She then wrote “for a true measurable accomplishment, I would like to see Spring-Ford finally adopt a plan to institute a full-day kindergarten program. Eighty-five percent of Pennsylvania schools currently offer full-day kindergarten. Understandably, funding and space are the primary reasons some districts don’t yet offer full-day programs. However, the benefit to working families, financially and logistically, is something worth planning for. Full-day kindergarten would impact every child with the luxury of more time to learn, practice, play, and explore. The full-day allows our teachers to dive deeper into individualized instruction, offer play-based learning, and more time for observations, screening, and evaluations. Currently, our kindergarten teachers can have upwards of 20-25 students per class twice each day. Speaking with young families in the district, this is something they want to talk about, plan for, and work with the state to figure out how to make it happen in our district. Realizing this is not something that can happen overnight, it is certainly something we can plan for and a legacy I would be proud to institute.”

Region 2 is the remaining portion of Upper Providence as well as the northern portion of Limerick Township. There is one seat open in this election and incumbent Clinton Jackson is the only candidate on the ballot.

Region 3 includes all of Royersford and Spring-City boroughs, as well as the southern portion of Limerick Township. There are two open seats and four candidates seeking them. The two candidates on the Republican ballot lines are incumbent Tom DiBello and Tom McMonigle. The two candidates on the Democratic ballot line are Abby Deardorff and Erica Hermans.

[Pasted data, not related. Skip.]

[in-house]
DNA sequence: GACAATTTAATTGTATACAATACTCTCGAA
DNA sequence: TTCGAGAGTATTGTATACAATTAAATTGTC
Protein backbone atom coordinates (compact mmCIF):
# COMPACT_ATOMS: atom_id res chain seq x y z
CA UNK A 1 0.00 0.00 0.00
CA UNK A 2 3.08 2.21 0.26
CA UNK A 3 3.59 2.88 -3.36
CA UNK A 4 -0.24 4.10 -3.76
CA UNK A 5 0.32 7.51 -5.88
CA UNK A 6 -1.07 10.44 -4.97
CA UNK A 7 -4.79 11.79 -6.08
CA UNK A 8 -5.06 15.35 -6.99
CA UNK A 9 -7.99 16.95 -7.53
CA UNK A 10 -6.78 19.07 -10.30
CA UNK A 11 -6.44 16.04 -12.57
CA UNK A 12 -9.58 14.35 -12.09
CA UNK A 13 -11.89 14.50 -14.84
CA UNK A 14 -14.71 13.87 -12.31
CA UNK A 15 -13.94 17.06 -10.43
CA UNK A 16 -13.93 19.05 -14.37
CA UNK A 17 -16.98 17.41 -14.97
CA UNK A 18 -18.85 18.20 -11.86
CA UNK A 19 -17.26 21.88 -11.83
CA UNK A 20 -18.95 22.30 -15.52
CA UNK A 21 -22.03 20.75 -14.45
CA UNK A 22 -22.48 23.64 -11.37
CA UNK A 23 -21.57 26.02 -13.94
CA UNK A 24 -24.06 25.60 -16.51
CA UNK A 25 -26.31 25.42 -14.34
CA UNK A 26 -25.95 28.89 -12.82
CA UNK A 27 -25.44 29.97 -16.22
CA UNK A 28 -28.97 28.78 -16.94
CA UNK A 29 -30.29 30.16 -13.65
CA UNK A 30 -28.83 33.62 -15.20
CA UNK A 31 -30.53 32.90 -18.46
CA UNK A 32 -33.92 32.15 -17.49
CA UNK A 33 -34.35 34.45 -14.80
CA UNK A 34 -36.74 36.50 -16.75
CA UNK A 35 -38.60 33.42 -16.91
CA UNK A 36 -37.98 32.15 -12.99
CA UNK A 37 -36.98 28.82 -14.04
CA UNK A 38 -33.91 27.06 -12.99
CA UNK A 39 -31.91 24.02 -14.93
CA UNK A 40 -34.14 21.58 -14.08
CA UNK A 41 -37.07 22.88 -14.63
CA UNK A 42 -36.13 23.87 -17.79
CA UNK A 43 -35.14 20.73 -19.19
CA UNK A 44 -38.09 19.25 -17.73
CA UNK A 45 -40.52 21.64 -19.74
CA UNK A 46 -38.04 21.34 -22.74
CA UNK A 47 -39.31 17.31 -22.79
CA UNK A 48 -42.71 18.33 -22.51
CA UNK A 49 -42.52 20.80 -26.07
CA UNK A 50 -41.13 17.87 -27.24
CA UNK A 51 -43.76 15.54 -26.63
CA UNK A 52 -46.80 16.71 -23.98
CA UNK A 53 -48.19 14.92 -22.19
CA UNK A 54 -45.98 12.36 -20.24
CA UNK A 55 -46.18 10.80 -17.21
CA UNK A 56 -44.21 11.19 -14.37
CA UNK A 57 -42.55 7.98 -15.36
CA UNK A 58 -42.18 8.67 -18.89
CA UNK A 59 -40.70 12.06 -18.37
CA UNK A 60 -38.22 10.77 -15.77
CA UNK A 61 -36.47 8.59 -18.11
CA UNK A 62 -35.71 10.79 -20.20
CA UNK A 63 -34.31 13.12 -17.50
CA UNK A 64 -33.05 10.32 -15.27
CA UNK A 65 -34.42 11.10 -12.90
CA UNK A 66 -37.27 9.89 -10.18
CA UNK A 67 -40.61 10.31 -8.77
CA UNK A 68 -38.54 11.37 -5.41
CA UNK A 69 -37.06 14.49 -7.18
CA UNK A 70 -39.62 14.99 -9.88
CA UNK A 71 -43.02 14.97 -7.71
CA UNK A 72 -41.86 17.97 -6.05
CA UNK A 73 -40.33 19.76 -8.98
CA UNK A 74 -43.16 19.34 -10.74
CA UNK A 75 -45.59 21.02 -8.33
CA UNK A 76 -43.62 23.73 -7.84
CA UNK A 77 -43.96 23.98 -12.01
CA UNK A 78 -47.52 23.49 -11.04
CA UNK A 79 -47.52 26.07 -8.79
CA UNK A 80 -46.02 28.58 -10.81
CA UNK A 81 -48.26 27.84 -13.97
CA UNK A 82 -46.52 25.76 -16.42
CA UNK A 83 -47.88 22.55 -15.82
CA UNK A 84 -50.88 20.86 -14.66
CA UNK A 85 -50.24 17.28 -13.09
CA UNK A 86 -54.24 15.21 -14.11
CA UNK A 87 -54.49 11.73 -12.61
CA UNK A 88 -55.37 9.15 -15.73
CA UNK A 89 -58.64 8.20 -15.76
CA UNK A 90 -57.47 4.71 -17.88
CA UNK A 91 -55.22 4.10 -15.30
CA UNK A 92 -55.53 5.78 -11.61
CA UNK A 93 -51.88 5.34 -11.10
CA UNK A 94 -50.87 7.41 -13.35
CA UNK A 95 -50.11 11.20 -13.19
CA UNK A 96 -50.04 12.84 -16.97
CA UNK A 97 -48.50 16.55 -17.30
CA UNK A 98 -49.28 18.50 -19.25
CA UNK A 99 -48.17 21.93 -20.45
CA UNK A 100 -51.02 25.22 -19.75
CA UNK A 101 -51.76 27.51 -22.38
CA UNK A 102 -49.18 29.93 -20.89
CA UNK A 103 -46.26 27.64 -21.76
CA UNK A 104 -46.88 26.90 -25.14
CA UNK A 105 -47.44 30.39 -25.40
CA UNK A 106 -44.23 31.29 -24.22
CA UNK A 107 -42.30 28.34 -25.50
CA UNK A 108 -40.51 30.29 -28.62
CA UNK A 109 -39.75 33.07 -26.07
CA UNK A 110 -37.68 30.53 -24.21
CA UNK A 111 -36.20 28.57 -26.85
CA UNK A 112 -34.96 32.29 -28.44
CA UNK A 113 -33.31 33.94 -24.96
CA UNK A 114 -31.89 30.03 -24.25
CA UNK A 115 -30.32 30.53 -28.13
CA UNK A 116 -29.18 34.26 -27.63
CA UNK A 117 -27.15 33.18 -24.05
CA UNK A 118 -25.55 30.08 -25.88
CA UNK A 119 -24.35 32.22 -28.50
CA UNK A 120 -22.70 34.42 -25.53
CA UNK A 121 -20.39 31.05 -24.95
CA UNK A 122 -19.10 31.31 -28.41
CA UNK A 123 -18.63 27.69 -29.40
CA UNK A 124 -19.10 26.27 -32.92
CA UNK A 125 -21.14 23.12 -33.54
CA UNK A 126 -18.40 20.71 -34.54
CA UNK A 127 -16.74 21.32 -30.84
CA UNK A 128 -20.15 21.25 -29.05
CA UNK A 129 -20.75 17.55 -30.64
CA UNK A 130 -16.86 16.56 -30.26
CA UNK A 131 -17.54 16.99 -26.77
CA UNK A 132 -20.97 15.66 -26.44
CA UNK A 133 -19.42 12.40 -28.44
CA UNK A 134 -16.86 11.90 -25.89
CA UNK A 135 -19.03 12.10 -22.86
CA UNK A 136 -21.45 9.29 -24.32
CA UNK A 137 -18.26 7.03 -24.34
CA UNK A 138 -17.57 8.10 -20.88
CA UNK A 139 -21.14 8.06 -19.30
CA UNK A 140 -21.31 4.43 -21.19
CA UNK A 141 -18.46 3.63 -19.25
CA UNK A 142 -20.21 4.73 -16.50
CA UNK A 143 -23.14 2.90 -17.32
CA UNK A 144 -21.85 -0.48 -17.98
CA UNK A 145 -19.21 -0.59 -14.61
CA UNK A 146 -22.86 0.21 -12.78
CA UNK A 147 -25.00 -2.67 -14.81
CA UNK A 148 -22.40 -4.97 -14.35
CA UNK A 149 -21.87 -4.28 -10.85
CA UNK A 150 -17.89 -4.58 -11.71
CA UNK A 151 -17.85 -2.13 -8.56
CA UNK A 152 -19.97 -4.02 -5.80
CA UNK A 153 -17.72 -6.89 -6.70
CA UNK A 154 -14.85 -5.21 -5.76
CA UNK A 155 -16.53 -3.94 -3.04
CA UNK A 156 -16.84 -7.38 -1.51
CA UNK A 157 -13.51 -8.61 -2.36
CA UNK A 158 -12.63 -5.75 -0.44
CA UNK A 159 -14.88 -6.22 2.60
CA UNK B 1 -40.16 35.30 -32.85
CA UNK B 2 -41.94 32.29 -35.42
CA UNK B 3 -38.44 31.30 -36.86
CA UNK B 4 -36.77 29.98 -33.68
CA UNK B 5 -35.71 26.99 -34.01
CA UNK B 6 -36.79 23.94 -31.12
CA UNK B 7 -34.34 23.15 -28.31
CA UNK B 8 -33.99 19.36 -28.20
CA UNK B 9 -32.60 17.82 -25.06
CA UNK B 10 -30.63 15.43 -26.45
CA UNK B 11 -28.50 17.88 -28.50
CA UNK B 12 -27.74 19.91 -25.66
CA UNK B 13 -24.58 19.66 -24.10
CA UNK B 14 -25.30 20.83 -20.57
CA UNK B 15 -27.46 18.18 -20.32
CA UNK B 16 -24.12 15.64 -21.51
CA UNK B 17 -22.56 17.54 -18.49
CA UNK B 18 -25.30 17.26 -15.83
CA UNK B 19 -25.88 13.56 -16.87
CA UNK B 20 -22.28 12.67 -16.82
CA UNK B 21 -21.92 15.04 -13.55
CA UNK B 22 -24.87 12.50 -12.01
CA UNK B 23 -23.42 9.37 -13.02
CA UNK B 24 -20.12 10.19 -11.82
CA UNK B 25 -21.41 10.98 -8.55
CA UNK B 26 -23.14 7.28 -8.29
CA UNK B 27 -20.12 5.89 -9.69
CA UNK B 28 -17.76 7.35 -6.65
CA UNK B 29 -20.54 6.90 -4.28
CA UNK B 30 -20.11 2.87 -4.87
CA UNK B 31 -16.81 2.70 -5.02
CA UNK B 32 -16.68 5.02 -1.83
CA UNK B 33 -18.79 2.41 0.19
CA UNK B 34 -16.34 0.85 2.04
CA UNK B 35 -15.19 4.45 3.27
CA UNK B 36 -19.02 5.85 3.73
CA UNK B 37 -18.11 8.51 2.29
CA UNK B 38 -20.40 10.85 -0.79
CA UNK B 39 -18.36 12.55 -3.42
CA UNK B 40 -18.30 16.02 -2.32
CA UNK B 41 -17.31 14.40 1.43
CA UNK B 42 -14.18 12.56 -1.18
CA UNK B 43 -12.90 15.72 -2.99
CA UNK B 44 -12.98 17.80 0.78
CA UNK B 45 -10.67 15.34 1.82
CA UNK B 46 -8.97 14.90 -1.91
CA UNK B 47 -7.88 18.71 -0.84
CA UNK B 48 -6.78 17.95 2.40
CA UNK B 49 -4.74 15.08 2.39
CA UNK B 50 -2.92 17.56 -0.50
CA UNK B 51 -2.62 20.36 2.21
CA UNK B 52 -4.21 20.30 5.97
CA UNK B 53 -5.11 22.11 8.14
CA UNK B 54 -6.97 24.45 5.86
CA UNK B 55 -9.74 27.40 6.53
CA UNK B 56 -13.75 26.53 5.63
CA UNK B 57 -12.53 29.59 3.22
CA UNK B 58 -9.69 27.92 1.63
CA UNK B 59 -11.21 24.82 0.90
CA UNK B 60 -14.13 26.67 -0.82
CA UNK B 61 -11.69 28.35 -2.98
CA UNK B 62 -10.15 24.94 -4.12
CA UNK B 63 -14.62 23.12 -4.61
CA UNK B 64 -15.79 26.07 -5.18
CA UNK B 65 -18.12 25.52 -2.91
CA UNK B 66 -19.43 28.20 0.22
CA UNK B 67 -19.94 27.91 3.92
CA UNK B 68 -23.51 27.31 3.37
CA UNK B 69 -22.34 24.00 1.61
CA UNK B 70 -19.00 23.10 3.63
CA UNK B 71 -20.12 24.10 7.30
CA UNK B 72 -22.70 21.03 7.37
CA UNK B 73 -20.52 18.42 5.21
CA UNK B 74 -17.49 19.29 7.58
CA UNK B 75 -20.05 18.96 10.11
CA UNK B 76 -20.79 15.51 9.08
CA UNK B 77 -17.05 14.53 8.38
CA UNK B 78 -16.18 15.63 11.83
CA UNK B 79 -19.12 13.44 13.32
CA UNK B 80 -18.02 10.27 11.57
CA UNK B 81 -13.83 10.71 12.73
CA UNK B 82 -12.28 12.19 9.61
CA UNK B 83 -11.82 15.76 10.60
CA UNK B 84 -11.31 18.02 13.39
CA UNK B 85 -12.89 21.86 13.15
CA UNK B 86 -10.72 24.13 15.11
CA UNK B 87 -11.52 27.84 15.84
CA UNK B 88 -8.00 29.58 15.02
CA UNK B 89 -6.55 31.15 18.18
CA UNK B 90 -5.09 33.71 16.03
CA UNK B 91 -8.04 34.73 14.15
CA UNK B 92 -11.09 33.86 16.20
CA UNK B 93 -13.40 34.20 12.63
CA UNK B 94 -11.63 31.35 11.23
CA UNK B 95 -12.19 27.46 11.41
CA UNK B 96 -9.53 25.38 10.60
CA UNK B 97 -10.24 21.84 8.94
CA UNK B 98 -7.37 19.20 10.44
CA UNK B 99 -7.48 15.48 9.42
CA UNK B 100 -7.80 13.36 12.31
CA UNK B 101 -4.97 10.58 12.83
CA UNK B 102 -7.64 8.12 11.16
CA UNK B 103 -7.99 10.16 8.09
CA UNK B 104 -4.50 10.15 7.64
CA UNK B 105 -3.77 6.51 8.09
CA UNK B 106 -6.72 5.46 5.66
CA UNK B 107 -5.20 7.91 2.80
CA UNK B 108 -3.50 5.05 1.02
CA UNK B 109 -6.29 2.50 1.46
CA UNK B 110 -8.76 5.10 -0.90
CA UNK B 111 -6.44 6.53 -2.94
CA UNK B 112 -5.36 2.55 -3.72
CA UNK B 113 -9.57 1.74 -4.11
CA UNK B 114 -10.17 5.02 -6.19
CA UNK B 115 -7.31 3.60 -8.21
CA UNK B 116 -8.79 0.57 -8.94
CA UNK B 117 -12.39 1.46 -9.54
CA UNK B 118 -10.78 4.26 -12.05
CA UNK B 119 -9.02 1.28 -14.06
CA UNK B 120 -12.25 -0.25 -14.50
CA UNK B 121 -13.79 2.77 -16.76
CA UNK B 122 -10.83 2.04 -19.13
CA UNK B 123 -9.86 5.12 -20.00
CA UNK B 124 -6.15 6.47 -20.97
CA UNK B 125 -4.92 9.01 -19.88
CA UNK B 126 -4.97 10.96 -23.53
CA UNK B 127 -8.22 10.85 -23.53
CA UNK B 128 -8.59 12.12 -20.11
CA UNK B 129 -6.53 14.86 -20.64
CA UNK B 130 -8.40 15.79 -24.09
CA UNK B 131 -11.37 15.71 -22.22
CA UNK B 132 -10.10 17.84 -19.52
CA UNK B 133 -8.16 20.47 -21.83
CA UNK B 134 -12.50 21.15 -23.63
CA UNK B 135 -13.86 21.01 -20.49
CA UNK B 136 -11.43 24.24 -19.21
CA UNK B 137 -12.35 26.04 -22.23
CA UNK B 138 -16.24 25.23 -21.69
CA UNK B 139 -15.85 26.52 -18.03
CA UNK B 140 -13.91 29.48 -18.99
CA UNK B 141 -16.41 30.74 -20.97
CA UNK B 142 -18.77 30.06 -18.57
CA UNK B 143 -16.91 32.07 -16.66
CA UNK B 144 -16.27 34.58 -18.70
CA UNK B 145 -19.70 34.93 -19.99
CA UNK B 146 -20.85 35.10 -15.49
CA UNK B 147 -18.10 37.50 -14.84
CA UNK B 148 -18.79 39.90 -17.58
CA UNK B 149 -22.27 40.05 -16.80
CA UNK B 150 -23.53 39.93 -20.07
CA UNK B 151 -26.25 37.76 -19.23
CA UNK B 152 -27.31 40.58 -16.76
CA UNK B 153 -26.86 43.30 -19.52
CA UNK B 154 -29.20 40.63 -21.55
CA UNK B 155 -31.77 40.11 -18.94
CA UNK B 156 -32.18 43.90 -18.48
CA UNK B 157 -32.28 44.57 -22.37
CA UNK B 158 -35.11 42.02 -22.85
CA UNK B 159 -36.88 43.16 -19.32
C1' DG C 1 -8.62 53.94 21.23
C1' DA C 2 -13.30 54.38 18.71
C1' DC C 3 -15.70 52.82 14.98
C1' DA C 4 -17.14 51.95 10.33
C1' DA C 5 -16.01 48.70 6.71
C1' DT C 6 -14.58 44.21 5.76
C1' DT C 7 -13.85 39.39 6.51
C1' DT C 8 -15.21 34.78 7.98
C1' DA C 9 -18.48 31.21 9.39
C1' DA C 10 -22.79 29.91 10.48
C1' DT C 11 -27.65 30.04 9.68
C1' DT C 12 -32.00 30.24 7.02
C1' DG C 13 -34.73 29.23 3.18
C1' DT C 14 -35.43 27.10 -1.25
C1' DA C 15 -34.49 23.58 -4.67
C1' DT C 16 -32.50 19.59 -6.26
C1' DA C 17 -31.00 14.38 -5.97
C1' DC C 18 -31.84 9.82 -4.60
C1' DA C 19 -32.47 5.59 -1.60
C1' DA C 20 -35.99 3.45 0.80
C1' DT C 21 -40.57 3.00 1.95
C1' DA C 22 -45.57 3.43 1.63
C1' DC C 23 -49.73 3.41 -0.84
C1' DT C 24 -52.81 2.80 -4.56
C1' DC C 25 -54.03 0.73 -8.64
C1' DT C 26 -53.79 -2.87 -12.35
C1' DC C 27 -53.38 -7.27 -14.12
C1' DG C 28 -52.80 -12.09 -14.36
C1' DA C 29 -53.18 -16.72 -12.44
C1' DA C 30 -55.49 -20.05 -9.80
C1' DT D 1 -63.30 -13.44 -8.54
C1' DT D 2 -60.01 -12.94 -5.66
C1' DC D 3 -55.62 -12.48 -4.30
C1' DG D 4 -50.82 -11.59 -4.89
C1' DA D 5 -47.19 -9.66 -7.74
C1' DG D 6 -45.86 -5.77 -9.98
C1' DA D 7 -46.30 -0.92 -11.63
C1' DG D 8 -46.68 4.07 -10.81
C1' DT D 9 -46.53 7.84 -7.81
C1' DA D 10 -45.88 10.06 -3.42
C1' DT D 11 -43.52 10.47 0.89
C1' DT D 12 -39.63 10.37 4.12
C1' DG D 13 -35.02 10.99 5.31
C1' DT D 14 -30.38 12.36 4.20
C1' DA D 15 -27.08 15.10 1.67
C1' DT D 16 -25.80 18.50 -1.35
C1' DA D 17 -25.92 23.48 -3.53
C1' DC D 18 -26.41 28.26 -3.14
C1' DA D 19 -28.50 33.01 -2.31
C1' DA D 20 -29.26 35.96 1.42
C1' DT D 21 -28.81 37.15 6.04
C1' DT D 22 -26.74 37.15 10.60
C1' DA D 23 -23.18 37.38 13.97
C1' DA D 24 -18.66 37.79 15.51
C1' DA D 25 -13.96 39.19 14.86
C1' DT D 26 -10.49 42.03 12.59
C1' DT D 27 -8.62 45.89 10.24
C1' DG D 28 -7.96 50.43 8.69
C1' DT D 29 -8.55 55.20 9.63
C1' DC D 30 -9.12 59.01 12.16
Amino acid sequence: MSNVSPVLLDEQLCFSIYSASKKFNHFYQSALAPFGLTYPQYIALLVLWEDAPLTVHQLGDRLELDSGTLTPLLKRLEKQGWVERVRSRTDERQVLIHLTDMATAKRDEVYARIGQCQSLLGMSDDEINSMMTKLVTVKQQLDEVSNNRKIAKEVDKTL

Tom McMonigle

Tom McMonigle(Submitted Photo)

McMonigle, 36, lives on Galie Way in Royersford.

He works as a senior director of accounting and holds a bachelor’s degree in accounting from Penn State University and has been a Certified Public Accountant since 2008.

He has never held elected office.

McMonigle wrote that he is running “to ensure our students are the main priority of the school district. Our children’s future is counting on us to provide them with the best education possible. As a father of two young children in the district, I want to set a good example for them on how to give back to the community. My professional background, which includes time spent auditing school districts financial statements, can provide a necessary skill set to the board. I believe I have the necessary skills, background, and leadership necessary to keep Spring-Ford moving in the right direction.”

Given one guaranteed accomplishment in office, McMonigle wrote “I am big on fiscal responsibility and transparency. I will…